• This is actually a very common development practise, first you make your code work great on the bare minimum spec possible. Then you run it through awesome hardware and push it to the limit and make any optimisations necessary along the way. Also as this is a prototype it will be going through many iterations and design / hardware changes, when that's the case you don't want to be using expensive hardware if you don't have to. Once they get closer to a final version of both the software and the hardware design they will likely swap a lot of the hardware with "production" grade components, doesn't necessarily mean the spec will suddenly be as powerful as a Surface Book but I'd guarantee it improves quite a bit. Saying all of that though, does any of it really matter? What matters is what the device can do, and so far the HoloLens is doing amazing things. Posted from my Lumia 950
  • @real 0395 aka TheDouhe1 Glass half full? Bully steal your lunch? Caught the Mrs cheating? Diagnosis from the Doc bad?
  • one reason for huge price can be that Ms wants only serious players to get the device. besides that there is a huge researcha dn development cost that MS will like to recover from these devices. not to menrion a premium device margin is also expected.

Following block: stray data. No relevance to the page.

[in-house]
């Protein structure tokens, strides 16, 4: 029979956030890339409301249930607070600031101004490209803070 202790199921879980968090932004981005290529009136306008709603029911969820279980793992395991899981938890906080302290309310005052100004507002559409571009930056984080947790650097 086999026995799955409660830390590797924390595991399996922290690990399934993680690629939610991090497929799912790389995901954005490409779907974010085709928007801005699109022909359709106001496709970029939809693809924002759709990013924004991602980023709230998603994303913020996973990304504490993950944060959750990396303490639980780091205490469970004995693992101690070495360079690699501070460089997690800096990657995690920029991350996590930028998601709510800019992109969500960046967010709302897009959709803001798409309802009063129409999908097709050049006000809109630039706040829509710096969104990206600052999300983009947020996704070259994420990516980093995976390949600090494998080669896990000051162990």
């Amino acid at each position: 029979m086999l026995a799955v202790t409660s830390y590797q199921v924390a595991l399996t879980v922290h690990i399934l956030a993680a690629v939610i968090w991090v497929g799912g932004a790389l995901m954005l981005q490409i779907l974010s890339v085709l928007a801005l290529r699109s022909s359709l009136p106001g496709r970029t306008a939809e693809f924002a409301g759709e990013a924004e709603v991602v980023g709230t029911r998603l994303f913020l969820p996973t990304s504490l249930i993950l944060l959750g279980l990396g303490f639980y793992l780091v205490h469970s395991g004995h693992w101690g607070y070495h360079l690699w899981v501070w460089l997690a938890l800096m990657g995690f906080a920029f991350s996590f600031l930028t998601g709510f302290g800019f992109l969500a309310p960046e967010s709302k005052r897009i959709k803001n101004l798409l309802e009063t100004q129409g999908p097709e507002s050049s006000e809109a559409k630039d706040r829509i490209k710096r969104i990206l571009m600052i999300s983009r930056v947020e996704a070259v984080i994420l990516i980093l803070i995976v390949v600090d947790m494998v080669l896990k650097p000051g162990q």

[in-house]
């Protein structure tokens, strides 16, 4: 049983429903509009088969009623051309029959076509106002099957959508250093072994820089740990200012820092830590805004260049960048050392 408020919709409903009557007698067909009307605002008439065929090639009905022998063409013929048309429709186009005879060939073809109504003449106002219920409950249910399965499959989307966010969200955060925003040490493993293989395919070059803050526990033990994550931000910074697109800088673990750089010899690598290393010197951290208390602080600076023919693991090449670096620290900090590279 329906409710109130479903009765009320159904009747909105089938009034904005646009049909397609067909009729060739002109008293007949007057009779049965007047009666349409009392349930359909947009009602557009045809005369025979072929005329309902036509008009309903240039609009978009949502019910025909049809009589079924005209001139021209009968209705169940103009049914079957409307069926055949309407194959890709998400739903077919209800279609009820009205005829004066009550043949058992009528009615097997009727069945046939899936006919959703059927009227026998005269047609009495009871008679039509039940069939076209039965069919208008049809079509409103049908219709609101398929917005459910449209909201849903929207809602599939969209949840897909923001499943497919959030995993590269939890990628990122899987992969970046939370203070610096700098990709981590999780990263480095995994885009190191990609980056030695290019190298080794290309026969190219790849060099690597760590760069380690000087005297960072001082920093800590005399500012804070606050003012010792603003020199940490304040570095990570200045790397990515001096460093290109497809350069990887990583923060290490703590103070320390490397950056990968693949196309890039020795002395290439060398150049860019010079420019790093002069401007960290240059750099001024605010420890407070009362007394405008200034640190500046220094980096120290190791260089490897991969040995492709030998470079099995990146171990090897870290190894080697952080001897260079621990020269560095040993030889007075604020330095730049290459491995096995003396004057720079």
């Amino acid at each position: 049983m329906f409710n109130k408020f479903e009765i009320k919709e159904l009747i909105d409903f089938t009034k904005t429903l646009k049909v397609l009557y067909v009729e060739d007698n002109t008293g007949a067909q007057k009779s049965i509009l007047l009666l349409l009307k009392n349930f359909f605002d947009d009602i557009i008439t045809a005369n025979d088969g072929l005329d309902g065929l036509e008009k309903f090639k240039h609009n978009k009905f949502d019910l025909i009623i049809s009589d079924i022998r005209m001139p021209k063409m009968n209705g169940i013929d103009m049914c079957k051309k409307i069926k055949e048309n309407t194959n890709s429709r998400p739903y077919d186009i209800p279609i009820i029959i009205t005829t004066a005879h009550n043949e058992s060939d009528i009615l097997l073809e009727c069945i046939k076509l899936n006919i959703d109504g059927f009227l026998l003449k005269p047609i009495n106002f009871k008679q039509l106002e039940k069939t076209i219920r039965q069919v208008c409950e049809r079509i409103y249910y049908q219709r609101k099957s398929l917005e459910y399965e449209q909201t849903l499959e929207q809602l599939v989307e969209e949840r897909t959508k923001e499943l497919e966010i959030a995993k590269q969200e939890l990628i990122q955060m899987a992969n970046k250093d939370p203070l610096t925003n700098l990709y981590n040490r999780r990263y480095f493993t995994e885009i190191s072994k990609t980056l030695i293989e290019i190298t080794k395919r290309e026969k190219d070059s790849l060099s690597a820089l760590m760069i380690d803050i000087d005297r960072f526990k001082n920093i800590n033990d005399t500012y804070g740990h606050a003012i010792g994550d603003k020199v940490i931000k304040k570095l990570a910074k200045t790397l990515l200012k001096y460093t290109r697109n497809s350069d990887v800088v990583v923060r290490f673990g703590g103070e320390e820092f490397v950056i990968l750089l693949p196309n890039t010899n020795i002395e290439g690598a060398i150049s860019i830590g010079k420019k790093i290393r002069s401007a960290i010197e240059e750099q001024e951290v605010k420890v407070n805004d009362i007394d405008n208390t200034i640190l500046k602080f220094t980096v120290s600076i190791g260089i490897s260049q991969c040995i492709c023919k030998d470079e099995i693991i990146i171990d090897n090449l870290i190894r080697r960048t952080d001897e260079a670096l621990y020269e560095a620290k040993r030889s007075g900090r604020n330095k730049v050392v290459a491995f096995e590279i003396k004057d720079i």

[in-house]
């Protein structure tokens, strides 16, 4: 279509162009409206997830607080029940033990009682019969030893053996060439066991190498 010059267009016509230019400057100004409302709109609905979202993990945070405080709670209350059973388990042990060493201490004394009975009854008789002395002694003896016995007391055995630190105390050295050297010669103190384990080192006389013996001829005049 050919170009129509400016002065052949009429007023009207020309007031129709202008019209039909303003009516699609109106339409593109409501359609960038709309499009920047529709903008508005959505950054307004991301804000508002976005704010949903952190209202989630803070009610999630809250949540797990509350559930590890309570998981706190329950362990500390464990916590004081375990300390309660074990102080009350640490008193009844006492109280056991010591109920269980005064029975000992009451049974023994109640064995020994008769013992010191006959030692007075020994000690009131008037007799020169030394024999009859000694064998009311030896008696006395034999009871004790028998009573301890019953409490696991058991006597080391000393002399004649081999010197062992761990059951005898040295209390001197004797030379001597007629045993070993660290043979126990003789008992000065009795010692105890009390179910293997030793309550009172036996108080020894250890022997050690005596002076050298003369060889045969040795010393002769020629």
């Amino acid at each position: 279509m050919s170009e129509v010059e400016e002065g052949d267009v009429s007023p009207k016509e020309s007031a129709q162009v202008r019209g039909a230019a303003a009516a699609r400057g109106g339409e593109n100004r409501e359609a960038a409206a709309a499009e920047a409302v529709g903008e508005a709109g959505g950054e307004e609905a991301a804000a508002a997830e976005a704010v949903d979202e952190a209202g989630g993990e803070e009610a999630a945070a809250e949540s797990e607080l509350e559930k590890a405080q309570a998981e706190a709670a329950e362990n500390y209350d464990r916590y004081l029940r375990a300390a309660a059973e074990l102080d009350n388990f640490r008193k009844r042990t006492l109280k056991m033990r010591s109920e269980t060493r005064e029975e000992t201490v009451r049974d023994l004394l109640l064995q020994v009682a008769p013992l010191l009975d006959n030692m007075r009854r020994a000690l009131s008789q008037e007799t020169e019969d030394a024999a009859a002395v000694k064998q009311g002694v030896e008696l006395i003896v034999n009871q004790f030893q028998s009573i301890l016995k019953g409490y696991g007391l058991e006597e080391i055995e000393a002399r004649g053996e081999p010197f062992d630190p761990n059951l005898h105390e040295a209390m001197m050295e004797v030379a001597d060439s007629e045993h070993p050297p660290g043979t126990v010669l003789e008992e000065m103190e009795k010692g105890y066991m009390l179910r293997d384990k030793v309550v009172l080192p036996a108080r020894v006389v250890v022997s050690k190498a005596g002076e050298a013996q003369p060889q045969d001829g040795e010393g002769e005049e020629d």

• Some marketing costs also accumulated already. A few billions. "I did buy Minecraft to create a new genre of gaming for mixed reality." - Nadella
  • Well... That is actually quite surprising. 2GB RAM? That's the same as my HP Compaq dc7800p Small Form Factor PC that I am building! But, by looking at what it does online, its far better than the PC I am building.
  • Building a pc with just 2gb of ram?
  • Not sure if he is using the word "building" correctly. For example, you do not build a HP Compaq dc7800p. A 7800 was from 2008, and he uses the phrase "I am building" not I had built (built in that case as picking parts from a web site). Most likely he is not an English native speaker.
  • Yeah I thought it was strange that it was a compaq as the last one had heard of was from my dad a few years back when it caught on fire by itself and burned to death :D Anyway thanks!
  • PC system information tool will only show PC system information, it does not have access to (nor context how to deal with) any of the HPU or 3D-cameras under the bonnet. I'd guess 95% of the action is happening on the HPU side. Hololens, being a device built entirely for AR, does some neat things extremely well :)